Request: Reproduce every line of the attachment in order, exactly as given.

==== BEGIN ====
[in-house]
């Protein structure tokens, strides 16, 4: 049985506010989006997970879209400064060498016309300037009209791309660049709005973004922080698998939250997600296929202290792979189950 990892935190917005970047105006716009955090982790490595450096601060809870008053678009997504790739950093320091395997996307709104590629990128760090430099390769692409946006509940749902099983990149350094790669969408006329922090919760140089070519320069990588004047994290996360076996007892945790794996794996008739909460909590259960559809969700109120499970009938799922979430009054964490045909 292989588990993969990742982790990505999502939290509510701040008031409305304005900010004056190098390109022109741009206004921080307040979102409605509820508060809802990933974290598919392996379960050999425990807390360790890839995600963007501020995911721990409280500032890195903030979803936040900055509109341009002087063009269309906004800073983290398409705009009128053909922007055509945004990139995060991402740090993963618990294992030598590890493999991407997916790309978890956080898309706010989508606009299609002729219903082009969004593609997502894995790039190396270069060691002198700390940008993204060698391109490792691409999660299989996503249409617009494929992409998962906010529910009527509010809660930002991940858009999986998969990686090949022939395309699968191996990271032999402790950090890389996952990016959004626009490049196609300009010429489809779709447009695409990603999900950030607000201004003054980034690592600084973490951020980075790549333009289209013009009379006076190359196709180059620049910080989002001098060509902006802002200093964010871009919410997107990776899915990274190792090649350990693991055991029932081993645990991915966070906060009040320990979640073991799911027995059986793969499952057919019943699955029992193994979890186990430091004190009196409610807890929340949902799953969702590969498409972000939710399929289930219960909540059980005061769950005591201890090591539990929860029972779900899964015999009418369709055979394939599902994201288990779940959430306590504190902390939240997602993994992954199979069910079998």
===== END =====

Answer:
[in-house]
């Protein structure tokens, strides 16, 4: 049985506010989006997970879209400064060498016309300037009209791309660049709005973004922080698998939250997600296929202290792979189950 990892935190917005970047105006716009955090982790490595450096601060809870008053678009997504790739950093320091395997996307709104590629990128760090430099390769692409946006509940749902099983990149350094790669969408006329922090919760140089070519320069990588004047994290996360076996007892945790794996794996008739909460909590259960559809969700109120499970009938799922979430009054964490045909 292989588990993969990742982790990505999502939290509510701040008031409305304005900010004056190098390109022109741009206004921080307040979102409605509820508060809802990933974290598919392996379960050999425990807390360790890839995600963007501020995911721990409280500032890195903030979803936040900055509109341009002087063009269309906004800073983290398409705009009128053909922007055509945004990139995060991402740090993963618990294992030598590890493999991407997916790309978890956080898309706010989508606009299609002729219903082009969004593609997502894995790039190396270069060691002198700390940008993204060698391109490792691409999660299989996503249409617009494929992409998962906010529910009527509010809660930002991940858009999986998969990686090949022939395309699968191996990271032999402790950090890389996952990016959004626009490049196609300009010429489809779709447009695409990603999900950030607000201004003054980034690592600084973490951020980075790549333009289209013009009379006076190359196709180059620049910080989002001098060509902006802002200093964010871009919410997107990776899915990274190792090649350990693991055991029932081993645990991915966070906060009040320990979640073991799911027995059986793969499952057919019943699955029992193994979890186990430091004190009196409610807890929340949902799953969702590969498409972000939710399929289930219960909540059980005061769950005591201890090591539990929860029972779900899964015999009418369709055979394939599902994201288990779940959430306590504190902390939240997602993994992954199979069910079998």